I am older now, though still very much a boy at heart. I have endured incredible defeats and earned amazing victories that still tug at my heart today. I am forever amazed that I somehow got through public school without sign language interpreters – a thought that seems unfathomable to me today. And I marvel at the things that I had to do to survive both in school and on the streets (I was briefly homeless at age 17, surviving by living in my car, showering at a fitness gym, and eating in soup kitchens).

I would not be a survivor if I had not the will to understand. I did everything I could in my power to find new and innovative ways to understand what people said, how the world worked, and most importantly, why. And today, the most common reaction I get to my speech is that I sound a bit like an Australian, mate.

In the end, deaf children don’t care about the implications of their future lives if they’re in a deaf residential or public school. To shame parents into believing that any one educational platform, whether ASL or bilingualism, is the only way to educate a child is wrong. I used everything I could get my little hands on as a boy and it made no difference to me whether it was through ASL or through my Mama’s encyclopedia collection.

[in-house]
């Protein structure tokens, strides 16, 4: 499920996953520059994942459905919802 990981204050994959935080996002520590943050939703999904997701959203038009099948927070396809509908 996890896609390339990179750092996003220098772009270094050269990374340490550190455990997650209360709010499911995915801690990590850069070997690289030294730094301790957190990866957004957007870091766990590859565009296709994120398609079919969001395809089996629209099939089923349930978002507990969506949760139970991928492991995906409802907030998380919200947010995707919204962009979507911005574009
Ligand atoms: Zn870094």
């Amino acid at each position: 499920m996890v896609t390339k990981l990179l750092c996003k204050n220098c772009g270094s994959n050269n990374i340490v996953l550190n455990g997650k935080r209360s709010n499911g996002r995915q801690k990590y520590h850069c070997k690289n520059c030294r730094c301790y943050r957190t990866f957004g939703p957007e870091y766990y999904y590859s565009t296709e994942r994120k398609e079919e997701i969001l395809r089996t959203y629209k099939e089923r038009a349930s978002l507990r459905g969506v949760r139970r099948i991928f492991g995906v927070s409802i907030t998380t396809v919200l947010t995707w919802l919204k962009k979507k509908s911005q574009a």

If you’re a hearing parent with a deaf child, please don’t fall victim to warring factions with regard to educating your child. Please just consider the most important and fundamental thing you want for your child: to foster an ability to understand. Simply teaching a child English or ASL, for that matter, is not enough; arm your child with multiple tools to use in understanding life, and you will have a child self-sufficient and independent, and able to find any and all ways to understand.

Nobody can ever tell me that I’m “not Deaf enough,” because I went to a public school and learned English as a first language. Nothing about my education was about trying to be “hearing” or like my hearing friends. And it wasn’t about being, “Deaf,” either because I never had time to dwell on it.